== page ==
Possession is now a "minor" practice within the formations of Indian modernity, lacking an adequate discourse of its own. Rural Tamil women are at the receiving end of varied modernising projects that are designed to make them more hygienic as mothers, more emancipated as female subjects, less irrational as carriers of fertility and as bearers of superstition. Drawing on my forthcoming book "Fertile Disorder: Spirit Possession in the Lives of Tamil Women and Modern Projects of Subjectivity" (University of Hawaii Press), the paper will argue that attending more closely to the ways in which spirit possession takes on meaning and shape in the lives of women can provide a productive way of re-examining these modern projects with a fresh perspective. Possession has always been about crossing borders - between bodies, between human and non-human agencies, between illness and healing. This paper will argue it can help us cross the self-erected border between the "modern" and the "non-modern".

The Spirit Medium: Power, Possession, and Public Culture at Filmistan Studios, Mumbai
William N. Elison, Dartmouth College, USA

In the course of ethnographic fieldwork in Mumbai I encountered Vikas, who lives inside a film studio. More specifically, he lives inside the village set--what remains of an ancestral settlement that has become surrounded and reframed by the studio. The site’s appeal for my study lay in the shrines that still seat village spirits, setting spatial coordinates for its inhabitants and also for the studio workers. Vikas, descendant of a line of spirit mediums, is sensitive to the local gods’ presence. And--judging from the way he describes the transports he experiences while watching Bollywood films--I think he understands the visions he receives in the grip of spirit possession along the lines of cinematic address. In developing this connection, I consider three components of his conceptual horizon: cinema, religion, and official paperwork. Linking his experiences of all three is a certain lack of agency. Vikas readily concedes mastery over his subject position to powerful others, including witches, gods, and movie stars. Power, for him, is a quantity that is by definition remote. What at once separates him from its agents and tantalizes him with the promise of access is mediation by technologies of public representation like film and print. Many extramundane persons can be addressed through the contemplation of iconic images--Hindu deities, Hindi film stars. But there are also others who enter his life through a tissue of English-language paperwork and seem endowed with the power to secure him recognition within its privileged order--politicians; lawyers; possibly also ethnographers.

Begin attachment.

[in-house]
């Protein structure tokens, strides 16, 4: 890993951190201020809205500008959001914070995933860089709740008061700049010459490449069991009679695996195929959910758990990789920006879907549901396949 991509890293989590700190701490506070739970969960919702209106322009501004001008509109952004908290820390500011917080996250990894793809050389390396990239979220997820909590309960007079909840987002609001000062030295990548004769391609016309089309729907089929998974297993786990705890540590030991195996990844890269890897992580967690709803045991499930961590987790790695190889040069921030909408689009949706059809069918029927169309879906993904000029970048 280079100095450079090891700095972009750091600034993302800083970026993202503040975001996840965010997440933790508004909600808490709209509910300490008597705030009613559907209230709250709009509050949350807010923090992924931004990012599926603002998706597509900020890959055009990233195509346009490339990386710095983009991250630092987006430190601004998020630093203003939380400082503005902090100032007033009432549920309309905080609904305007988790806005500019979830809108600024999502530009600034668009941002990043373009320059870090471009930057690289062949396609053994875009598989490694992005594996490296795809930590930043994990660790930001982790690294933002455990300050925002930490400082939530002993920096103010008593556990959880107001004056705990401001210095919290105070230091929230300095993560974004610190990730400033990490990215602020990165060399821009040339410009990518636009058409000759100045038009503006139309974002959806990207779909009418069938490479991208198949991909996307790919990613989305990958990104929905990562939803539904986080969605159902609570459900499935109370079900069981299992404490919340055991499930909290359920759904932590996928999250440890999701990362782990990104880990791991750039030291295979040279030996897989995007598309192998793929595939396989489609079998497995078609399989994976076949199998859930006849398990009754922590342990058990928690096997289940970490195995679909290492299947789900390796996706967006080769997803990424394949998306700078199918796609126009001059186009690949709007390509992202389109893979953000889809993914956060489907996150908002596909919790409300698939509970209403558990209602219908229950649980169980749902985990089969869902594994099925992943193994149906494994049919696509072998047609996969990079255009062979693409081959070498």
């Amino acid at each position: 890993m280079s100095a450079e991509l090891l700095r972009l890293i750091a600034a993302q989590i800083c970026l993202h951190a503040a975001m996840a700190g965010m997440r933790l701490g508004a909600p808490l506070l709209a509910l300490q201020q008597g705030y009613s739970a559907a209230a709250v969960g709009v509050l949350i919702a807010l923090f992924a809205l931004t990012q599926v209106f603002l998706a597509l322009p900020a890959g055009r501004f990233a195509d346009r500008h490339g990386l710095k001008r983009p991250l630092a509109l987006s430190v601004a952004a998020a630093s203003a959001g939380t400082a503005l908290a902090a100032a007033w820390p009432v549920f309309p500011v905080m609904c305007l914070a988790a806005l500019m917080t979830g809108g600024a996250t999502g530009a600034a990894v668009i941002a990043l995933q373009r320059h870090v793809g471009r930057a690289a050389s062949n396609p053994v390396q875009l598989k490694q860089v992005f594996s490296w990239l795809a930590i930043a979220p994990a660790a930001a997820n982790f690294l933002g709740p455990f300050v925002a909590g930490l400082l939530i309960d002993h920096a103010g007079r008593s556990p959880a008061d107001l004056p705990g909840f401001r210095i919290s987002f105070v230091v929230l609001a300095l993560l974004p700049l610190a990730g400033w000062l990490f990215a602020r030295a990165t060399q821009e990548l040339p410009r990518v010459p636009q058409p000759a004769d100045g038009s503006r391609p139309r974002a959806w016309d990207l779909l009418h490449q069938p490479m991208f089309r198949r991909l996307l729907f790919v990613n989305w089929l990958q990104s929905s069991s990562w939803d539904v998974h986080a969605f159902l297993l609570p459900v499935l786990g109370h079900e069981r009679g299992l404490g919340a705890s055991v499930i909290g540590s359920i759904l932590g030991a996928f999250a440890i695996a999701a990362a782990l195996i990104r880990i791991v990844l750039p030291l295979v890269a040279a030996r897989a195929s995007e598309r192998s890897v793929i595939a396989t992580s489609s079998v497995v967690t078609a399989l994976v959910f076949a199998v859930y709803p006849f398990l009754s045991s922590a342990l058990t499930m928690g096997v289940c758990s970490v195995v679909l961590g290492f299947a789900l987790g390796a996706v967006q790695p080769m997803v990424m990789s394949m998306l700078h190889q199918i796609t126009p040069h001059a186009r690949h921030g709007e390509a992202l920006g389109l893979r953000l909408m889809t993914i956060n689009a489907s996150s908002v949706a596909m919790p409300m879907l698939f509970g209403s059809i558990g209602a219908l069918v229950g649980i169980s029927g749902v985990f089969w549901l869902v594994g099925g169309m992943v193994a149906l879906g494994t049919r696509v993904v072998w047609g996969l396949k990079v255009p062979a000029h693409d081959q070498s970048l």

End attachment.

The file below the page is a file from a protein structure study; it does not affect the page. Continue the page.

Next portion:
Marian Spirit Possession in Tamil Nadu: Redux
Kristin C. Bloomer, Carleton College, USA

In 2004-2006, I conducted fieldwork in Tamil Nadu, south India, among three Roman Catholic women who claimed to be possessed by Mary, the mother of Jesus. The women's lives cut across caste, class, and geographic areas. One Chennai woman, Rosalind, was possessed by a form of Mary who announced herself as "Jecintho." Another woman, lower-class and also from Chennai, started experiencing Marian possession -- and stigmata -- within a month after visiting Rosalind's prayer house. A third, Dalit woman from an inland village, like the others used her possession to heal Roman Catholics and Hindus. Four years later, in the summer of 2010, I revisited these women. Each of their lives had undergone significant changes – as had their possession practices. This paper explores these changes, which I argue were affected by relational shifts in their lives caused by migration and by state and transnational projects. On the one hand, these social changes challenged the women's successful performance of spirit possession; on the other hand, the somatic semantics of that possession simultaneously provided continuities, allowing them to appropriate and/or challenge those social changes. I will suggest that an "ecology of possession" -- a theory of address Nirmal Selvamony develops from “Tolkaappiyam,” the earliest extant work of Tamil literature – allows us to understand how classical Tamil semantics of dramaturgy may still apply to contemporary possession performance. Finally, we will consider how, amidst accelerating change, a few Tamil women are negotiating those sweeping movements which are trying to make specifically modern subjects.